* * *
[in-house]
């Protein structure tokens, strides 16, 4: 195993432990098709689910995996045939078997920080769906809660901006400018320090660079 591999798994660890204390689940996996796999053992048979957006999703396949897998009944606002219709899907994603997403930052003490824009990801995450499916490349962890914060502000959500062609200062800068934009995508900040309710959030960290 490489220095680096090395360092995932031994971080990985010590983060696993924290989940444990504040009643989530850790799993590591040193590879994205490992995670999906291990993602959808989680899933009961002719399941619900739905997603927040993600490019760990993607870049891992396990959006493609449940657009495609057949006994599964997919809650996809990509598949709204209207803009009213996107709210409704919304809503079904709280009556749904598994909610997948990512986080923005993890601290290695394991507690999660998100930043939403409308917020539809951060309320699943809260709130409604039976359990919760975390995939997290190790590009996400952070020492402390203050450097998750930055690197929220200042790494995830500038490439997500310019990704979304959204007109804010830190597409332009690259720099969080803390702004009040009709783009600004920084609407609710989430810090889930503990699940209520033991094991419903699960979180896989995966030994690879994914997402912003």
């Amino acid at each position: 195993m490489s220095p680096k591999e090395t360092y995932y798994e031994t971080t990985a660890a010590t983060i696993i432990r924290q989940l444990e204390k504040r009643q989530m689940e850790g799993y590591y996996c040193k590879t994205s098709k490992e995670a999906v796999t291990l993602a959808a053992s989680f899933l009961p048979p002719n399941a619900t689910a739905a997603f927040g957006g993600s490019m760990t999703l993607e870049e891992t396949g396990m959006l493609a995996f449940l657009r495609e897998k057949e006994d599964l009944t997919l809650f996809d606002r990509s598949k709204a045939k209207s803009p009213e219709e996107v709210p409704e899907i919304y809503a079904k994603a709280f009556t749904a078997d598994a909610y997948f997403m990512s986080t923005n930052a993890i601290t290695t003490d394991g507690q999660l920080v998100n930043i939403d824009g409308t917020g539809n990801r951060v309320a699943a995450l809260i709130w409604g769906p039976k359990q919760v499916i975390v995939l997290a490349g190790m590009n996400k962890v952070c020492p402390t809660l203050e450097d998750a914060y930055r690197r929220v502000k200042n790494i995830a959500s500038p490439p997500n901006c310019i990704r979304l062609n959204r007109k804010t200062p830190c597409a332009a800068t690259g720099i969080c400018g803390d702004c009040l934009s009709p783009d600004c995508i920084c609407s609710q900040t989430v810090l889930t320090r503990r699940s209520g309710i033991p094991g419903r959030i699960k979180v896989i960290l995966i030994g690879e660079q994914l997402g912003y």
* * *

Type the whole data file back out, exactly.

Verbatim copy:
[in-house]
């Protein structure tokens, strides 16, 4: 195993432990098709689910995996045939078997920080769906809660901006400018320090660079 591999798994660890204390689940996996796999053992048979957006999703396949897998009944606002219709899907994603997403930052003490824009990801995450499916490349962890914060502000959500062609200062800068934009995508900040309710959030960290 490489220095680096090395360092995932031994971080990985010590983060696993924290989940444990504040009643989530850790799993590591040193590879994205490992995670999906291990993602959808989680899933009961002719399941619900739905997603927040993600490019760990993607870049891992396990959006493609449940657009495609057949006994599964997919809650996809990509598949709204209207803009009213996107709210409704919304809503079904709280009556749904598994909610997948990512986080923005993890601290290695394991507690999660998100930043939403409308917020539809951060309320699943809260709130409604039976359990919760975390995939997290190790590009996400952070020492402390203050450097998750930055690197929220200042790494995830500038490439997500310019990704979304959204007109804010830190597409332009690259720099969080803390702004009040009709783009600004920084609407609710989430810090889930503990699940209520033991094991419903699960979180896989995966030994690879994914997402912003």
């Amino acid at each position: 195993m490489s220095p680096k591999e090395t360092y995932y798994e031994t971080t990985a660890a010590t983060i696993i432990r924290q989940l444990e204390k504040r009643q989530m689940e850790g799993y590591y996996c040193k590879t994205s098709k490992e995670a999906v796999t291990l993602a959808a053992s989680f899933l009961p048979p002719n399941a619900t689910a739905a997603f927040g957006g993600s490019m760990t999703l993607e870049e891992t396949g396990m959006l493609a995996f449940l657009r495609e897998k057949e006994d599964l009944t997919l809650f996809d606002r990509s598949k709204a045939k209207s803009p009213e219709e996107v709210p409704e899907i919304y809503a079904k994603a709280f009556t749904a078997d598994a909610y997948f997403m990512s986080t923005n930052a993890i601290t290695t003490d394991g507690q999660l920080v998100n930043i939403d824009g409308t917020g539809n990801r951060v309320a699943a995450l809260i709130w409604g769906p039976k359990q919760v499916i975390v995939l997290a490349g190790m590009n996400k962890v952070c020492p402390t809660l203050e450097d998750a914060y930055r690197r929220v502000k200042n790494i995830a959500s500038p490439p997500n901006c310019i990704r979304l062609n959204r007109k804010t200062p830190c597409a332009a800068t690259g720099i969080c400018g803390d702004c009040l934009s009709p783009d600004c995508i920084c609407s609710q900040t989430v810090l889930t320090r503990r699940s209520g309710i033991p094991g419903r959030i699960k979180v896989i960290l995966i030994g690879e660079q994914l997402g912003y």